Want to protect your cyber security and still get fast solutions? Ask a secure question today.Go Premium

x
?
Solved

Deleting Multiple Excel Rows

Posted on 2013-12-13
9
Medium Priority
?
369 Views
Last Modified: 2013-12-13
I've been using this line of code:

objExcel.Rows(lngRow).Delete -4162

to delete a single row in an Excel sheet from Access VBA. I've tried creating a variable called strClearRange and populating it with, say "5:10000" to delete all the rows between 5 and 10,000 but it doesn't seem to get them all. It strikes me as weird that the command above used a long integer as its argument but everything I find about deleting multiple rows seems to use a string.

If I have two long integers with the beginning and ending rows of the range I want to delete, what is the syntax. (Mind you, I want to delete the entire rows and not just their contents, as some of the rows in the delete range may have shaded cells and I want to get rid of those, too.)

Thanks.
0
Comment
Question by:Buck_Beasom
  • 5
  • 2
  • 2
9 Comments
 
LVL 11

Expert Comment

by:Angelp1ay
ID: 39716596
Have you tried this? :)
Range("A2:A100").EntireRow.Delete shift:=xlup

Open in new window

0
 
LVL 11

Expert Comment

by:Angelp1ay
ID: 39716603
If you have the start and end row numbers as ints you can use this:
Range("A" & rowStart & ":A" & rowEnd).EntireRow.Delete shift:=xlup

Open in new window

0
 
LVL 17

Expert Comment

by:JezWalters
ID: 39716613
Or you could try this:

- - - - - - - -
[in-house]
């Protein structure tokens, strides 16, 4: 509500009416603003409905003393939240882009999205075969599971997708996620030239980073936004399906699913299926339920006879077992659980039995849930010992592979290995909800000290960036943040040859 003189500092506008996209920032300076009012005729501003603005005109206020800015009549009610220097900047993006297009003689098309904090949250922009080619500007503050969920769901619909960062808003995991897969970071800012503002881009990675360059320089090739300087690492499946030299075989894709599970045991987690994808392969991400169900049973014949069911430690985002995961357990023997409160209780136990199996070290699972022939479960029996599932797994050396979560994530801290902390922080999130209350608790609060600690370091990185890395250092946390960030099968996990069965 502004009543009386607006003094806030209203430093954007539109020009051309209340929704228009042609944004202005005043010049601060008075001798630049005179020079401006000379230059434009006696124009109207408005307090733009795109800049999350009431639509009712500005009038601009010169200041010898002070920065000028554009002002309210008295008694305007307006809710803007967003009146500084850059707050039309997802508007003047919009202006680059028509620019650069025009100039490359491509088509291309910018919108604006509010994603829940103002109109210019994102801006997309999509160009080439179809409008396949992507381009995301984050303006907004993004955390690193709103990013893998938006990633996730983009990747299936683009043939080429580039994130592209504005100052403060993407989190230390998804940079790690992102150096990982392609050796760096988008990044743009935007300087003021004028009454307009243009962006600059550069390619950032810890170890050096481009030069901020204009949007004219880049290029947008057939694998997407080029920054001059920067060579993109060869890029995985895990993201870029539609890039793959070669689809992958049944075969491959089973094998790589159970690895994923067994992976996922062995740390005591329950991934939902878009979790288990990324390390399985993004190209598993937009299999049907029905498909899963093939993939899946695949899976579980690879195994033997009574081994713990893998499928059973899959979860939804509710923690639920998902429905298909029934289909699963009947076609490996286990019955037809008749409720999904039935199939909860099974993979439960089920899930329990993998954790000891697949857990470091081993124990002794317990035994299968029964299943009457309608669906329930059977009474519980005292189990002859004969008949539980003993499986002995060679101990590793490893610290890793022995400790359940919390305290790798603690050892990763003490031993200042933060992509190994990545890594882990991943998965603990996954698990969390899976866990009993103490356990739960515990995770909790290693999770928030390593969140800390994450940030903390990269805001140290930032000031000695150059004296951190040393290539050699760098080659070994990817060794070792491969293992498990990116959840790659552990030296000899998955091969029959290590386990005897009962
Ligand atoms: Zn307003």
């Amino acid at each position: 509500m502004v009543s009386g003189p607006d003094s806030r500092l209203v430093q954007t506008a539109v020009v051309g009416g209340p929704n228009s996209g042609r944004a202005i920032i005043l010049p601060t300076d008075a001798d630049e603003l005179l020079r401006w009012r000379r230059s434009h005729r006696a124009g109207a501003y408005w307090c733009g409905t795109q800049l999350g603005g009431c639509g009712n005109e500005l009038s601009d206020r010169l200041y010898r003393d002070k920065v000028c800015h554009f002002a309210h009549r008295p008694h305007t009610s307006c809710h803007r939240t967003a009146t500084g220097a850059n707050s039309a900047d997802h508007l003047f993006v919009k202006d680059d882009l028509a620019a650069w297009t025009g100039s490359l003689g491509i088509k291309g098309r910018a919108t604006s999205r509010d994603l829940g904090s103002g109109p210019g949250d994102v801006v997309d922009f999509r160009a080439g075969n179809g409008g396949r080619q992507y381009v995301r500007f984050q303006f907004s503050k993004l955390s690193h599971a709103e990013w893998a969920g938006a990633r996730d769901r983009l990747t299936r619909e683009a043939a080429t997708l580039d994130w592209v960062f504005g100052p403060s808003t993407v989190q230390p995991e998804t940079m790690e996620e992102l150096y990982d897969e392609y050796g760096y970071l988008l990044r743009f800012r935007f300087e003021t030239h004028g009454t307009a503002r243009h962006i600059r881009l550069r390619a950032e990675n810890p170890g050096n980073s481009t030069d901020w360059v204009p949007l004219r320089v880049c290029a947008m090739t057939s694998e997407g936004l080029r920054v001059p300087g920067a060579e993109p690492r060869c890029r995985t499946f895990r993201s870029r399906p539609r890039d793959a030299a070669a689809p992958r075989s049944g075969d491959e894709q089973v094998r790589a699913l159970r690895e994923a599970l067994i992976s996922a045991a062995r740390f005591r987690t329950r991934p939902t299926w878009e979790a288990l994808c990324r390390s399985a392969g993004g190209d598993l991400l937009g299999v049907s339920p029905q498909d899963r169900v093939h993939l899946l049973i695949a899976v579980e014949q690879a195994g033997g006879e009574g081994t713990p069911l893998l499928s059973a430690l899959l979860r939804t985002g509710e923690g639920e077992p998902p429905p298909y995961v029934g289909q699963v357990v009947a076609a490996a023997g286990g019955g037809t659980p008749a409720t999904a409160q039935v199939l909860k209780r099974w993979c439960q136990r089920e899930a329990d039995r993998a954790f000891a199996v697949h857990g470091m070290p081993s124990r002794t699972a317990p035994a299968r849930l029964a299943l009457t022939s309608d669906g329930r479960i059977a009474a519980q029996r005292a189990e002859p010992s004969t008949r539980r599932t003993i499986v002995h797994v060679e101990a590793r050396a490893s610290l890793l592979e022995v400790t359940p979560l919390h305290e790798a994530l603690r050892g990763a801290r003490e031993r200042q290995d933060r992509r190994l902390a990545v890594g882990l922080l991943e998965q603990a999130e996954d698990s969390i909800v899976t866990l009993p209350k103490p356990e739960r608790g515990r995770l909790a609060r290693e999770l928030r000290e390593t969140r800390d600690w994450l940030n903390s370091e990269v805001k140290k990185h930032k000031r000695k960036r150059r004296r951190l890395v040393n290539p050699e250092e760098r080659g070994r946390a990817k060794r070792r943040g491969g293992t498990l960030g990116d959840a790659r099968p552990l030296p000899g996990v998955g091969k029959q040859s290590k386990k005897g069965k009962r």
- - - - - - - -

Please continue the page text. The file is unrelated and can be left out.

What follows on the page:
Dim appExcel As Excel.Application
Dim lngEndRow As Long
Dim lngStartRow As Long
Dim wkbWorkBook As Excel.Workbook
Dim wksWorksheet As Excel.Worksheet

' Open spreadsheet
Set appExcel = CreateObject("Excel.Application")
Set wkbWorkBook = appExcel.Workbooks.Open("C:\Temp\YourSpreadsheet.xlsx")  ' Change to your file name!
Set wksWorksheet = wkbWorkBook.Worksheets("YourWorksheet")                 ' Change to your worksheet name!

' Delete rows
lngStartRow = 5  ' Change to your start row!
lngEndRow = 10   ' Change to your end row!
wksWorksheet.Range(lngStartRow & ":" & lngEndRow).Delete xlShiftUp

' Close spreadsheet
wkbWorkBook.Close True  ' Save changes
Set wkbWorkBook = Nothing
Set wksWorksheet = Nothing
appExcel.Quit
Set appExcel = Nothing

Open in new window

0
Concerto Cloud for Software Providers & ISVs

Can Concerto Cloud Services help you focus on evolving your application offerings, while delivering the best cloud experience to your customers? From DevOps to revenue models and customer support, the answer is yes!

Learn how Concerto can help you.

 
LVL 11

Expert Comment

by:Angelp1ay
ID: 39716633
...apparently my second example can even be simplified:
Range(rowStart & ":" & rowEnd).Delete shift:=xlup

Open in new window

0
 

Author Comment

by:Buck_Beasom
ID: 39716670
Angelp1ay: Two questions.

I am using Late Binding, so I think I have to use the -4162 instead of "shift:=xlup. Right?

Second: I am assuming that "rowStart" "rowEnd" are string values converted from the long integers I am using to identify rows. (I think this is also the case for the code proposed by JezWaters.) Is this correct?
0
 
LVL 17

Accepted Solution

by:
JezWalters earned 2000 total points
ID: 39716711
The start/end values are indeed declared as Long variables.

Here's a late binding version of my code: